Is being an only child harmful to psychological health?: evidence from an instrumental variable analysis of China's one-child policy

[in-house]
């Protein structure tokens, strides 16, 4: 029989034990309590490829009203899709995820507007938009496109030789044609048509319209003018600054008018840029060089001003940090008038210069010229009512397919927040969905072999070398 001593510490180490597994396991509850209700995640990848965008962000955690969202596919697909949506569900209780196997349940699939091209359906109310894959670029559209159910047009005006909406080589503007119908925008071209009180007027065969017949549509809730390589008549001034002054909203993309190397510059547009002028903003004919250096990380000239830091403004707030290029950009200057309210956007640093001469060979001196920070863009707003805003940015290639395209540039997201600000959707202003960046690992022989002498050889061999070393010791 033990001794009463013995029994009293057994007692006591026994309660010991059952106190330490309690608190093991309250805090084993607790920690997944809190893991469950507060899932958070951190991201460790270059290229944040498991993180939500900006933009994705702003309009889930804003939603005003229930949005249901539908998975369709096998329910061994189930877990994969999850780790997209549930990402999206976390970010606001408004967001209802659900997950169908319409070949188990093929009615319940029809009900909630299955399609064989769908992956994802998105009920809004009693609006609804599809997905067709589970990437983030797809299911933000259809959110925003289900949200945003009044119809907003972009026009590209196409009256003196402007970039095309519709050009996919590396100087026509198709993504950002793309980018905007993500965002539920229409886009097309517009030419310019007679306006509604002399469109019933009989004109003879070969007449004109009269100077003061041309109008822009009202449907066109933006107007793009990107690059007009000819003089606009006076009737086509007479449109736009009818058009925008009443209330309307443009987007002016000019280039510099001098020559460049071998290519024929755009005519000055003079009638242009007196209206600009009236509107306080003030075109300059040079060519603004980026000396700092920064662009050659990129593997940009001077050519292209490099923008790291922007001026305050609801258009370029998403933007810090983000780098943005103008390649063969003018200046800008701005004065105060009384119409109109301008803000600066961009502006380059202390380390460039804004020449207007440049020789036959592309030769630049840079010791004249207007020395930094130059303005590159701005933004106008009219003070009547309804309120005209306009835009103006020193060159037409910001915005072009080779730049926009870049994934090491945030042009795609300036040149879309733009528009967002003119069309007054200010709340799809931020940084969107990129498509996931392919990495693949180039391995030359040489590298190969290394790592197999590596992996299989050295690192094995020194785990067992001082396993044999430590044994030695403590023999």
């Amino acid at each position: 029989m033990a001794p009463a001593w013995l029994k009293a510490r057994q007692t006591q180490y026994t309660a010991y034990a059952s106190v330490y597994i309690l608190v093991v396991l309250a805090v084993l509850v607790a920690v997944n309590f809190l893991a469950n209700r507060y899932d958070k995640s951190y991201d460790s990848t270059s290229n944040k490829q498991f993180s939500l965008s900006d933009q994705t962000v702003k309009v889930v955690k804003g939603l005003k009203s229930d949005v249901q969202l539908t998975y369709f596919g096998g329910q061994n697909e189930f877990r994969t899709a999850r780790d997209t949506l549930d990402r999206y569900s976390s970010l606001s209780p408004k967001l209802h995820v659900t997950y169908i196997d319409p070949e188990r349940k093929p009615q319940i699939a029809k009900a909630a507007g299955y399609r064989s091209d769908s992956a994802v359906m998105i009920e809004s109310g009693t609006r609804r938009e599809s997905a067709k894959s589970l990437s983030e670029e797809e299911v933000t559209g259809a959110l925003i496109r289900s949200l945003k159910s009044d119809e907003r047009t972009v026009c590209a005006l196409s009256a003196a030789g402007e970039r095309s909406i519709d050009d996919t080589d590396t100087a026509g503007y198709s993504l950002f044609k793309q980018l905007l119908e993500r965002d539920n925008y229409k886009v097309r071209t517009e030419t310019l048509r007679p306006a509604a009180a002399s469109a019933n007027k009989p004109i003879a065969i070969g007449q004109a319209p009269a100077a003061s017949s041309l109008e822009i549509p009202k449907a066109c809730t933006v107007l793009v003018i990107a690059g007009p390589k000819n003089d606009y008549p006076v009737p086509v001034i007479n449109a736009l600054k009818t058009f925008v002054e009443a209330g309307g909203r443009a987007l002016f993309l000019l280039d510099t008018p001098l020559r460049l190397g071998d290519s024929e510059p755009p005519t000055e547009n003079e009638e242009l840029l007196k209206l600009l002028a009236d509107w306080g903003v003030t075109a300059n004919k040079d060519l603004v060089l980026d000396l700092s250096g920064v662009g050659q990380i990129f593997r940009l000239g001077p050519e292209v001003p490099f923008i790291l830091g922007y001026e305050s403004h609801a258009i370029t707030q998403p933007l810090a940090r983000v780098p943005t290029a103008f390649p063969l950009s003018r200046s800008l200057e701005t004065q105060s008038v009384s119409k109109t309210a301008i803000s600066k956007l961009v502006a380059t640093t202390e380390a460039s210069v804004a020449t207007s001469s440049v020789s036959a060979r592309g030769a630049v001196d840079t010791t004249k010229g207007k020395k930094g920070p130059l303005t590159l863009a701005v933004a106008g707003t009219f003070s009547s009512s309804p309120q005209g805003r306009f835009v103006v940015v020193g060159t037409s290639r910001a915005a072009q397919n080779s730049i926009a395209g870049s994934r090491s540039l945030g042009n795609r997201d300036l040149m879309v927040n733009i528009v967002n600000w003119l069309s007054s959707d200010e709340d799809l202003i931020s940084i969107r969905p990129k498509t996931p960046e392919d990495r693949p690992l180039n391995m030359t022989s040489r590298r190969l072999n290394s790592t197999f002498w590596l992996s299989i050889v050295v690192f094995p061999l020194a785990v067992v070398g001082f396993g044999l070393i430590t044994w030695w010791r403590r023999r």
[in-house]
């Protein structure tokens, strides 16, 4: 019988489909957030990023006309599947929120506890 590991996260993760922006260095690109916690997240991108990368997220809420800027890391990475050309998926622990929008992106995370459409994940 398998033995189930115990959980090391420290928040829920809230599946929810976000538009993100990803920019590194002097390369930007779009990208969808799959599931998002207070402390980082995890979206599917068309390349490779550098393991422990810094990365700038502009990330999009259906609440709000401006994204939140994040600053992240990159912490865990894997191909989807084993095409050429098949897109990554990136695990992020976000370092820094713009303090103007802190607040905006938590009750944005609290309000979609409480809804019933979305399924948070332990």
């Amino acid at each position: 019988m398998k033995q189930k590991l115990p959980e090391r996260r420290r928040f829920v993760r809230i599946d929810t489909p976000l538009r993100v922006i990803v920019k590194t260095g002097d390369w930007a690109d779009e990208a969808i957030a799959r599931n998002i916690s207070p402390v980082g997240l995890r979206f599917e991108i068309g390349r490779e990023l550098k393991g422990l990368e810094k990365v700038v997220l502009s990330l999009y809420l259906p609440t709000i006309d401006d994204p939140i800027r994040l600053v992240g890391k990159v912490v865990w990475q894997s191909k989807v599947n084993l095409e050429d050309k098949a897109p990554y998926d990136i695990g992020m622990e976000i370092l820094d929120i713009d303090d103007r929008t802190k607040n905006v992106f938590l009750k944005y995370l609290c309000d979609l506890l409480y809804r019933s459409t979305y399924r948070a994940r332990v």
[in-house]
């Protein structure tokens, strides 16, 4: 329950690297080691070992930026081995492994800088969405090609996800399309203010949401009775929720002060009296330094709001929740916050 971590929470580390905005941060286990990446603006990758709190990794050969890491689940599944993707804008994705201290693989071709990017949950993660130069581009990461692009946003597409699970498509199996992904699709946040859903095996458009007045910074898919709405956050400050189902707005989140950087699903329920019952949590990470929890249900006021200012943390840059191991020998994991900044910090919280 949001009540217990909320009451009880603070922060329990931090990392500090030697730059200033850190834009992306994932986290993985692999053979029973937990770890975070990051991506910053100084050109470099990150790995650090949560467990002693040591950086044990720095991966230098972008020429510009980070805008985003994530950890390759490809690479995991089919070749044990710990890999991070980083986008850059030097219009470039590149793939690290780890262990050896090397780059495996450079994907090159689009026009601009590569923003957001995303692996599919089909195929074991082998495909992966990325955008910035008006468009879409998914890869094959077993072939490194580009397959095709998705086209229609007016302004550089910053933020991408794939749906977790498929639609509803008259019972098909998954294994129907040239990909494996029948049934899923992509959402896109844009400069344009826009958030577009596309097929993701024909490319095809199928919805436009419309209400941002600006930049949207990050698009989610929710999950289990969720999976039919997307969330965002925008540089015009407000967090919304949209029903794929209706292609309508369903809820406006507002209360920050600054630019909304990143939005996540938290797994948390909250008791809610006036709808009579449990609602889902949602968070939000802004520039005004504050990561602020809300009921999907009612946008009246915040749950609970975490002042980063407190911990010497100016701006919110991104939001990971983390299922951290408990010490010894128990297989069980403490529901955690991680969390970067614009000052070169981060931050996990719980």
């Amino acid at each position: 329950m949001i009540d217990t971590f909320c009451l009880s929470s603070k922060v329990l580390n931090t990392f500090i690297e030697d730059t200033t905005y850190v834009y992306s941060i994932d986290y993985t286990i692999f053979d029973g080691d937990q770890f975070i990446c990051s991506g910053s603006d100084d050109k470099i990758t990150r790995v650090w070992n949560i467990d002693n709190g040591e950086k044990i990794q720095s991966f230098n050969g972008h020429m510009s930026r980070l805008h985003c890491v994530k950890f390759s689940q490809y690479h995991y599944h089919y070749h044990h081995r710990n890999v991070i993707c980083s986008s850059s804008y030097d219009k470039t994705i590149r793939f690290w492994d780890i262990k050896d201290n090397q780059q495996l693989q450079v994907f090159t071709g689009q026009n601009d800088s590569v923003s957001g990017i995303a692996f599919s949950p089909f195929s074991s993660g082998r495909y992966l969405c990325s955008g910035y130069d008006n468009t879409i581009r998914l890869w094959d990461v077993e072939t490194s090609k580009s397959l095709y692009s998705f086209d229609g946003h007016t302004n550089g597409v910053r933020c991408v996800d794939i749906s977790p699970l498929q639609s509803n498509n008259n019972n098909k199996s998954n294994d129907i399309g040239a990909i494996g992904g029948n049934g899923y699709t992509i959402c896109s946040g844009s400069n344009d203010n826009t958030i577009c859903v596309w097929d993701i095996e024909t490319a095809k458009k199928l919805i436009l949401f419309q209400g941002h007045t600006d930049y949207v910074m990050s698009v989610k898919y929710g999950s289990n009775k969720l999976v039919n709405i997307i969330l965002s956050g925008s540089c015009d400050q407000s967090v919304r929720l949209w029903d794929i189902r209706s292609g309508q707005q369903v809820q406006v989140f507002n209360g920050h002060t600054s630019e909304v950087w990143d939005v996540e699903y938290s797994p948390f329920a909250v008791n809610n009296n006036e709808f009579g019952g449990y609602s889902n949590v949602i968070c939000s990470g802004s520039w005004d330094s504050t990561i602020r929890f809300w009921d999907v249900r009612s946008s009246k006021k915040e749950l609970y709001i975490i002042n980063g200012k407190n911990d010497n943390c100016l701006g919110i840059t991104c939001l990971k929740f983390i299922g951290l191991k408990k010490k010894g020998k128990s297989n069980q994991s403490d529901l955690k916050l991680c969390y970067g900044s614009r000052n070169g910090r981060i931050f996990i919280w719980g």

The paper evaluates the effects of being an only child in a family on psychological health, leveraging data on the one-child policy in China. We use an instrumental variable approach to address the potential unmeasured confounding between the fertility decision and psychological health, where the instrumental variable is an index of the intensity of the implementation of the policy. We establish an analytical link between the local instrumental variable approach and principal stratification to accommodate the continuous instrumental variable. Within the principal stratification framework, we postulate a Bayesian hierarchical model to infer various causal estimands of policy interest while adjusting for the clustering data structure. We apply the method to the data from the China Family Panel Studies and find small but statistically significant negative effects of being an only child on self-reported psychological health for some subpopulations. Our analysis reveals treatment effect heterogeneity with respect to both observed and unobserved characteristics. In particular, urban males suffer the most from being only children, and the negative effect has larger magnitude if the families were more resistant to the one-child policy. We also conduct a sensitivity analysis to assess the key instrumental variable assumption.
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